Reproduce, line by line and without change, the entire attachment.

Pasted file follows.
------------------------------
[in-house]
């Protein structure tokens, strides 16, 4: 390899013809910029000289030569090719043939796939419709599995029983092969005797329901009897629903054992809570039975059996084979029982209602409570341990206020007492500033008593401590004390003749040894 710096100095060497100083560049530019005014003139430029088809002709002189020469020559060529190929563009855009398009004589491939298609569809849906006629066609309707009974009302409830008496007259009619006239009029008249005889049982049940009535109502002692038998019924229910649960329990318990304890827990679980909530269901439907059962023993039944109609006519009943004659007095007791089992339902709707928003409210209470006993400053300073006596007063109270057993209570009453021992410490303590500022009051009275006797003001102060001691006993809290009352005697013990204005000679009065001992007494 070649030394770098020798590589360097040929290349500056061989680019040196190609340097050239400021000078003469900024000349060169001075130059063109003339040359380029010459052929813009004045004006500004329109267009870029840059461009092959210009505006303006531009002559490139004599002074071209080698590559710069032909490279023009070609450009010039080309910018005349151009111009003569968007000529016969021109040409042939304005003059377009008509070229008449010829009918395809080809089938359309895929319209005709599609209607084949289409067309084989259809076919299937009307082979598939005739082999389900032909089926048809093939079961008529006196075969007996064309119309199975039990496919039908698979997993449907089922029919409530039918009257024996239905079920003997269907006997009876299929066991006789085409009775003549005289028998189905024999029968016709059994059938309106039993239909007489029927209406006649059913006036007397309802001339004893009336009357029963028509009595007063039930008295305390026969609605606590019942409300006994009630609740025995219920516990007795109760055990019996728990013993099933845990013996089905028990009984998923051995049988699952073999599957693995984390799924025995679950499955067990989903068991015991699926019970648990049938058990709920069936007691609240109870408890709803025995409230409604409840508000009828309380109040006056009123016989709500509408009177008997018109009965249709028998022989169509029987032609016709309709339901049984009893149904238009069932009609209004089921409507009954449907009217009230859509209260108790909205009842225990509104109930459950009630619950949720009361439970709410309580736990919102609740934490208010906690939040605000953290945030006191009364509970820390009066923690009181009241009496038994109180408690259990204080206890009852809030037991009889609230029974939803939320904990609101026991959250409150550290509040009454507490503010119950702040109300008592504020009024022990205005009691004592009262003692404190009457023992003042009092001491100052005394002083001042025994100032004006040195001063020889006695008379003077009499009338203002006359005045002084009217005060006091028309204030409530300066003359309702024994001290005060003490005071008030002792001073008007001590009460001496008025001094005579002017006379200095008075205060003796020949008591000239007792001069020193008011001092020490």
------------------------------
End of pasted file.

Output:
[in-house]
């Protein structure tokens, strides 16, 4: 390899013809910029000289030569090719043939796939419709599995029983092969005797329901009897629903054992809570039975059996084979029982209602409570341990206020007492500033008593401590004390003749040894 710096100095060497100083560049530019005014003139430029088809002709002189020469020559060529190929563009855009398009004589491939298609569809849906006629066609309707009974009302409830008496007259009619006239009029008249005889049982049940009535109502002692038998019924229910649960329990318990304890827990679980909530269901439907059962023993039944109609006519009943004659007095007791089992339902709707928003409210209470006993400053300073006596007063109270057993209570009453021992410490303590500022009051009275006797003001102060001691006993809290009352005697013990204005000679009065001992007494 070649030394770098020798590589360097040929290349500056061989680019040196190609340097050239400021000078003469900024000349060169001075130059063109003339040359380029010459052929813009004045004006500004329109267009870029840059461009092959210009505006303006531009002559490139004599002074071209080698590559710069032909490279023009070609450009010039080309910018005349151009111009003569968007000529016969021109040409042939304005003059377009008509070229008449010829009918395809080809089938359309895929319209005709599609209607084949289409067309084989259809076919299937009307082979598939005739082999389900032909089926048809093939079961008529006196075969007996064309119309199975039990496919039908698979997993449907089922029919409530039918009257024996239905079920003997269907006997009876299929066991006789085409009775003549005289028998189905024999029968016709059994059938309106039993239909007489029927209406006649059913006036007397309802001339004893009336009357029963028509009595007063039930008295305390026969609605606590019942409300006994009630609740025995219920516990007795109760055990019996728990013993099933845990013996089905028990009984998923051995049988699952073999599957693995984390799924025995679950499955067990989903068991015991699926019970648990049938058990709920069936007691609240109870408890709803025995409230409604409840508000009828309380109040006056009123016989709500509408009177008997018109009965249709028998022989169509029987032609016709309709339901049984009893149904238009069932009609209004089921409507009954449907009217009230859509209260108790909205009842225990509104109930459950009630619950949720009361439970709410309580736990919102609740934490208010906690939040605000953290945030006191009364509970820390009066923690009181009241009496038994109180408690259990204080206890009852809030037991009889609230029974939803939320904990609101026991959250409150550290509040009454507490503010119950702040109300008592504020009024022990205005009691004592009262003692404190009457023992003042009092001491100052005394002083001042025994100032004006040195001063020889006695008379003077009499009338203002006359005045002084009217005060006091028309204030409530300066003359309702024994001290005060003490005071008030002792001073008007001590009460001496008025001094005579002017006379200095008075205060003796020949008591000239007792001069020193008011001092020490």